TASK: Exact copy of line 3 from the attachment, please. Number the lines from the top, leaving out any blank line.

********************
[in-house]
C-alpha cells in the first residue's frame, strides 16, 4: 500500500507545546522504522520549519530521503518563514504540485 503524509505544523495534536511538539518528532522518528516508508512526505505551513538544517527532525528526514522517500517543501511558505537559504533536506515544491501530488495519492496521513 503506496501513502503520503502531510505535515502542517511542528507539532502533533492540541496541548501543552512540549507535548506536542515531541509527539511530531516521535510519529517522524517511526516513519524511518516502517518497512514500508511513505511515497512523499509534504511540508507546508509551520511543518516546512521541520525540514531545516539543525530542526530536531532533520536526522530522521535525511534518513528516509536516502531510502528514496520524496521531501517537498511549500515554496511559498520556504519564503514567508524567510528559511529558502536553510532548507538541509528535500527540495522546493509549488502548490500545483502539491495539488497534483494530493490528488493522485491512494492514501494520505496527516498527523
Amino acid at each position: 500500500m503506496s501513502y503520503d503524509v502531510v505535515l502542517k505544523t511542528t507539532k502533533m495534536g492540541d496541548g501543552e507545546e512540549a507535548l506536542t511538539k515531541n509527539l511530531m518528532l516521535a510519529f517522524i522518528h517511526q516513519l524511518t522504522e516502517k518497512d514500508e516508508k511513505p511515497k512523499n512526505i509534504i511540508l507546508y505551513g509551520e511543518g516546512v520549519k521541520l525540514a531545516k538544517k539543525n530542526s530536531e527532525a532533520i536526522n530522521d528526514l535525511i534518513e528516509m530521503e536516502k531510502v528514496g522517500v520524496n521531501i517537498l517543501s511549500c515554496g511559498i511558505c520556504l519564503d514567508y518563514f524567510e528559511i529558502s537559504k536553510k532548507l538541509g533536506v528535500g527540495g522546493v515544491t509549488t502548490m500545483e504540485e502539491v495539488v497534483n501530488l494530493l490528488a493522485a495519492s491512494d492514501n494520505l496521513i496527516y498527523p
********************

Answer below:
Amino acid at each position: 500500500m503506496s501513502y503520503d503524509v502531510v505535515l502542517k505544523t511542528t507539532k502533533m495534536g492540541d496541548g501543552e507545546e512540549a507535548l506536542t511538539k515531541n509527539l511530531m518528532l516521535a510519529f517522524i522518528h517511526q516513519l524511518t522504522e516502517k518497512d514500508e516508508k511513505p511515497k512523499n512526505i509534504i511540508l507546508y505551513g509551520e511543518g516546512v520549519k521541520l525540514a531545516k538544517k539543525n530542526s530536531e527532525a532533520i536526522n530522521d528526514l535525511i534518513e528516509m530521503e536516502k531510502v528514496g522517500v520524496n521531501i517537498l517543501s511549500c515554496g511559498i511558505c520556504l519564503d514567508y518563514f524567510e528559511i529558502s537559504k536553510k532548507l538541509g533536506v528535500g527540495g522546493v515544491t509549488t502548490m500545483e504540485e502539491v495539488v497534483n501530488l494530493l490528488a493522485a495519492s491512494d492514501n494520505l496521513i496527516y498527523p